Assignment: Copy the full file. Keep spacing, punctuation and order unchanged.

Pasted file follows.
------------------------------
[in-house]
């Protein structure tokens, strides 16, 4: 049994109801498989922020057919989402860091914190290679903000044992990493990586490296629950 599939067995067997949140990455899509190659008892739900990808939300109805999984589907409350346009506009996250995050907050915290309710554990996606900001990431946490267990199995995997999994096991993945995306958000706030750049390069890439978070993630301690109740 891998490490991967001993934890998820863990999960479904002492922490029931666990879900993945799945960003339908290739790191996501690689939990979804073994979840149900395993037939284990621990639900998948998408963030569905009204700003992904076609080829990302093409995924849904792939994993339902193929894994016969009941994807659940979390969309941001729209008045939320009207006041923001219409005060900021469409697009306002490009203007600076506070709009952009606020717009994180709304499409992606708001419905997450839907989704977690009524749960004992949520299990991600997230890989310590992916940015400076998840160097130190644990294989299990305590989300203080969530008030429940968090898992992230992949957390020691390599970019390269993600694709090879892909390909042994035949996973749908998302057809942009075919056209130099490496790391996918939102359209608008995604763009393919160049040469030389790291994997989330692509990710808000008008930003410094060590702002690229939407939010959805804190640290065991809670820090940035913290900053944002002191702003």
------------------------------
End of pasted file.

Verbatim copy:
[in-house]
């Protein structure tokens, strides 16, 4: 049994109801498989922020057919989402860091914190290679903000044992990493990586490296629950 599939067995067997949140990455899509190659008892739900990808939300109805999984589907409350346009506009996250995050907050915290309710554990996606900001990431946490267990199995995997999994096991993945995306958000706030750049390069890439978070993630301690109740 891998490490991967001993934890998820863990999960479904002492922490029931666990879900993945799945960003339908290739790191996501690689939990979804073994979840149900395993037939284990621990639900998948998408963030569905009204700003992904076609080829990302093409995924849904792939994993339902193929894994016969009941994807659940979390969309941001729209008045939320009207006041923001219409005060900021469409697009306002490009203007600076506070709009952009606020717009994180709304499409992606708001419905997450839907989704977690009524749960004992949520299990991600997230890989310590992916940015400076998840160097130190644990294989299990305590989300203080969530008030429940968090898992992230992949957390020691390599970019390269993600694709090879892909390909042994035949996973749908998302057809942009075919056209130099490496790391996918939102359209608008995604763009393919160049040469030389790291994997989330692509990710808000008008930003410094060590702002690229939407939010959805804190640290065991809670820090940035913290900053944002002191702003």